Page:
Russian prosecutors are conducting wide-ranging checks of hundreds of nongovernmental organizations, as part of what rights activists say are President Vladimir Putin‘s efforts to stifle dissent and shield the nation from perceived Western influence.
The inspections and searches have targeted up to 2,000 organizations since last month, said Pavel Chikov, a member of the presidential human rights council. The action followed Putin’s speech in February before senior officers of the FSB, the main KGB successor agency, in which he urged them to focus attention on groups that receive foreign funding used to “put pressure on Russia.”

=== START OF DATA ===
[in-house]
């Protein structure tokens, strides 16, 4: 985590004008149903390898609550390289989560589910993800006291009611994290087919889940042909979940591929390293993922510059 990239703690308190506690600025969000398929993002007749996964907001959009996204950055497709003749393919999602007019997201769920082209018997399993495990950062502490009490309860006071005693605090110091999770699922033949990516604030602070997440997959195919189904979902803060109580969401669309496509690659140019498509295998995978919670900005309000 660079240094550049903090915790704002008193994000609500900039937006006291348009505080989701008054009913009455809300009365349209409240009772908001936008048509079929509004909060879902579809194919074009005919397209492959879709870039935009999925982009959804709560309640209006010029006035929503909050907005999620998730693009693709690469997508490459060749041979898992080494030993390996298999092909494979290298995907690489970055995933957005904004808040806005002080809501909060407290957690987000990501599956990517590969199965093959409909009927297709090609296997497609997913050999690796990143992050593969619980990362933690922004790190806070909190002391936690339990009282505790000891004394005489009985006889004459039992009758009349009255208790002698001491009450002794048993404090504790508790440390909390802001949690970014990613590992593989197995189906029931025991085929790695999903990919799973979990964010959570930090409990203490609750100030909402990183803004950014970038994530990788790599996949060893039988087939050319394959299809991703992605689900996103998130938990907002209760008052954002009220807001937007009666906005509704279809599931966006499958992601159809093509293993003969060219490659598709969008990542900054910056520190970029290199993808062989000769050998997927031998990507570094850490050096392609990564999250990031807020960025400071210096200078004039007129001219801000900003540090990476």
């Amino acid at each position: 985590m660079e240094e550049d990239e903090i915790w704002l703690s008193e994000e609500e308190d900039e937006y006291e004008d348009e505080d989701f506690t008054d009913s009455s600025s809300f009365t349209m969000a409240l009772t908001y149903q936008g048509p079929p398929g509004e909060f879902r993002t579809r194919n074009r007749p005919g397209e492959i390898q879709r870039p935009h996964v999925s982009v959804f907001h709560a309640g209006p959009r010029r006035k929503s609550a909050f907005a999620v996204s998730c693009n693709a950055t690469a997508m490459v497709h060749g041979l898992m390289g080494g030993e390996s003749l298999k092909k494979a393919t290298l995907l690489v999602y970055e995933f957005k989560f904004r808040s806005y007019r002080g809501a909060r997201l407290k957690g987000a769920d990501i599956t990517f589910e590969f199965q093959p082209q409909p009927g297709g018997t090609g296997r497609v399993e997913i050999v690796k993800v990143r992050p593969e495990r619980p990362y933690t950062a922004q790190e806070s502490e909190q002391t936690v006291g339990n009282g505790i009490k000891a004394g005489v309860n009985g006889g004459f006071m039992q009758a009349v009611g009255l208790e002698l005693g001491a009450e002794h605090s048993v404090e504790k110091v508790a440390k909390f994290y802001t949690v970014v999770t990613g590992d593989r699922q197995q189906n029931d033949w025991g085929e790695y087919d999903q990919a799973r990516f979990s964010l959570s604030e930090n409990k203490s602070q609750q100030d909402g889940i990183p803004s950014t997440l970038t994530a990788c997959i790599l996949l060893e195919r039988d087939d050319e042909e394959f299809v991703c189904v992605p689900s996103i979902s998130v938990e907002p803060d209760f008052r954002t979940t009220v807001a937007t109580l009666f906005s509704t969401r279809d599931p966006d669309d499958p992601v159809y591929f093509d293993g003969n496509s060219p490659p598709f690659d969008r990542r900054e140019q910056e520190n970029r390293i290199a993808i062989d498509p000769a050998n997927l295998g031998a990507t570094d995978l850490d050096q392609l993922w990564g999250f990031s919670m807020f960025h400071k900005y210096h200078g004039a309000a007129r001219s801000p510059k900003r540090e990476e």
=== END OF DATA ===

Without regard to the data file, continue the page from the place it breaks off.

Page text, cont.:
A team of prosecutors, Justice Ministry officials and tax police spent most of the day Thursday searching the Moscow offices of Memorial, one of Russia’s oldest and most respected human rights groups. They were accompanied by journalists from the state-controlled NTV station, which has been used by the Kremlin for hatchet jobs against its political foes.
“This is the result of a directive from the very top, from Mr. Putin personally, to go and deal with all the NGOs that are too independent,” Memorial director Oleg Orlov said.
Officials wouldn’t comment on the purpose of the visit, but Arseniy Roginsky of Memorial said it could be linked to a recently passed law requiring all nongovernmental organizations with foreign funding that engage in political activities to register as “foreign agents,” a loaded term conjuring past Soviet spy mania.